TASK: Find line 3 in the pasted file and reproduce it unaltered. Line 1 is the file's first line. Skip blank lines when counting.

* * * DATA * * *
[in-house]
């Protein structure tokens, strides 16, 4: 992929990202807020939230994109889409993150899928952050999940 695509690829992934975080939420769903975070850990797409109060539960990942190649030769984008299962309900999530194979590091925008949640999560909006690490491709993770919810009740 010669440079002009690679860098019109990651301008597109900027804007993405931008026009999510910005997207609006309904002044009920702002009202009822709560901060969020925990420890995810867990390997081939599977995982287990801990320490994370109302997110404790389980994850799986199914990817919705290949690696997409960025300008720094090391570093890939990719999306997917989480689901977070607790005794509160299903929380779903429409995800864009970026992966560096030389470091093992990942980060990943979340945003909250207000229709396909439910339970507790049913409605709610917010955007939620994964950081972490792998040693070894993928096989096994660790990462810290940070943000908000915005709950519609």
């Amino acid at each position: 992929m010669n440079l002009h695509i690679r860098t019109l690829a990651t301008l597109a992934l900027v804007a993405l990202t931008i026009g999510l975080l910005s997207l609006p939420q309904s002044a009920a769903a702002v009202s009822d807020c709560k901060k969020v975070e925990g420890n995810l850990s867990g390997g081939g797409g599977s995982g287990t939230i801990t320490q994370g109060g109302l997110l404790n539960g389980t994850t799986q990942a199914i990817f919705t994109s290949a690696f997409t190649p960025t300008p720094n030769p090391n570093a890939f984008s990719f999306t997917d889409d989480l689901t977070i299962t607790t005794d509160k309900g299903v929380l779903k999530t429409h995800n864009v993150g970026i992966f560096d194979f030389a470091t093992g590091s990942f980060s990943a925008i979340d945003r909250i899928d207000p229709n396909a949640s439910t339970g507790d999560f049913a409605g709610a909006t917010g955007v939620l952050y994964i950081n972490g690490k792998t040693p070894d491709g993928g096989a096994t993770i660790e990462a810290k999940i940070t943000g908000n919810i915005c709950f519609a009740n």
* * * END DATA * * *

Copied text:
């Amino acid at each position: 992929m010669n440079l002009h695509i690679r860098t019109l690829a990651t301008l597109a992934l900027v804007a993405l990202t931008i026009g999510l975080l910005s997207l609006p939420q309904s002044a009920a769903a702002v009202s009822d807020c709560k901060k969020v975070e925990g420890n995810l850990s867990g390997g081939g797409g599977s995982g287990t939230i801990t320490q994370g109060g109302l997110l404790n539960g389980t994850t799986q990942a199914i990817f919705t994109s290949a690696f997409t190649p960025t300008p720094n030769p090391n570093a890939f984008s990719f999306t997917d889409d989480l689901t977070i299962t607790t005794d509160k309900g299903v929380l779903k999530t429409h995800n864009v993150g970026i992966f560096d194979f030389a470091t093992g590091s990942f980060s990943a925008i979340d945003r909250i899928d207000p229709n396909a949640s439910t339970g507790d999560f049913a409605g709610a909006t917010g955007v939620l952050y994964i950081n972490g690490k792998t040693p070894d491709g993928g096989a096994t993770i660790e990462a810290k999940i940070t943000g908000n919810i915005c709950f519609a009740n």